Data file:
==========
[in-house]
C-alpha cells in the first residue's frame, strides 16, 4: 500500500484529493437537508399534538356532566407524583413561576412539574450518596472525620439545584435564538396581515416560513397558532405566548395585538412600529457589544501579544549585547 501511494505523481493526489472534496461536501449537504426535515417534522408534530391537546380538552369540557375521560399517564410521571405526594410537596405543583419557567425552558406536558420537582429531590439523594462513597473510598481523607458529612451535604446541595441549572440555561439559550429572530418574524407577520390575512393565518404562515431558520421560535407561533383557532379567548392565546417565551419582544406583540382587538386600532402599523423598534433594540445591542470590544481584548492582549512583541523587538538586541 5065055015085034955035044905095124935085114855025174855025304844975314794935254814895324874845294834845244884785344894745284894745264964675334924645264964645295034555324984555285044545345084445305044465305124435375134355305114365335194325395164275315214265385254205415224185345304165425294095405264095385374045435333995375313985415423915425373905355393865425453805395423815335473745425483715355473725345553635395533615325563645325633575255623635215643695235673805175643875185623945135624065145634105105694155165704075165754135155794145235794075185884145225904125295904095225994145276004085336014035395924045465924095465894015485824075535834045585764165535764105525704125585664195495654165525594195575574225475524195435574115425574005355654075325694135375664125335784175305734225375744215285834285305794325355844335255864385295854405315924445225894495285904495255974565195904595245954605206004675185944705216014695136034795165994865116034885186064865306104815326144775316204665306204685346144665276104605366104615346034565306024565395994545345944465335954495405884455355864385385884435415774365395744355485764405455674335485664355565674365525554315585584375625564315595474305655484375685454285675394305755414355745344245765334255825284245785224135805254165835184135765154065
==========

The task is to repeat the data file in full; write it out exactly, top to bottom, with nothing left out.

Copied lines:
[in-house]
C-alpha cells in the first residue's frame, strides 16, 4: 500500500484529493437537508399534538356532566407524583413561576412539574450518596472525620439545584435564538396581515416560513397558532405566548395585538412600529457589544501579544549585547 501511494505523481493526489472534496461536501449537504426535515417534522408534530391537546380538552369540557375521560399517564410521571405526594410537596405543583419557567425552558406536558420537582429531590439523594462513597473510598481523607458529612451535604446541595441549572440555561439559550429572530418574524407577520390575512393565518404562515431558520421560535407561533383557532379567548392565546417565551419582544406583540382587538386600532402599523423598534433594540445591542470590544481584548492582549512583541523587538538586541 5065055015085034955035044905095124935085114855025174855025304844975314794935254814895324874845294834845244884785344894745284894745264964675334924645264964645295034555324984555285044545345084445305044465305124435375134355305114365335194325395164275315214265385254205415224185345304165425294095405264095385374045435333995375313985415423915425373905355393865425453805395423815335473745425483715355473725345553635395533615325563645325633575255623635215643695235673805175643875185623945135624065145634105105694155165704075165754135155794145235794075185884145225904125295904095225994145276004085336014035395924045465924095465894015485824075535834045585764165535764105525704125585664195495654165525594195575574225475524195435574115425574005355654075325694135375664125335784175305734225375744215285834285305794325355844335255864385295854405315924445225894495285904495255974565195904595245954605206004675185944705216014695136034795165994865116034885186064865306104815326144775316204665306204685346144665276104605366104615346034565306024565395994545345944465335954495405884455355864385385884435415774365395744355485764405455674335485664355565674365525554315585584375625564315595474305655484375685454285675394305755414355745344245765334255825284245785224135805254165835184135765154065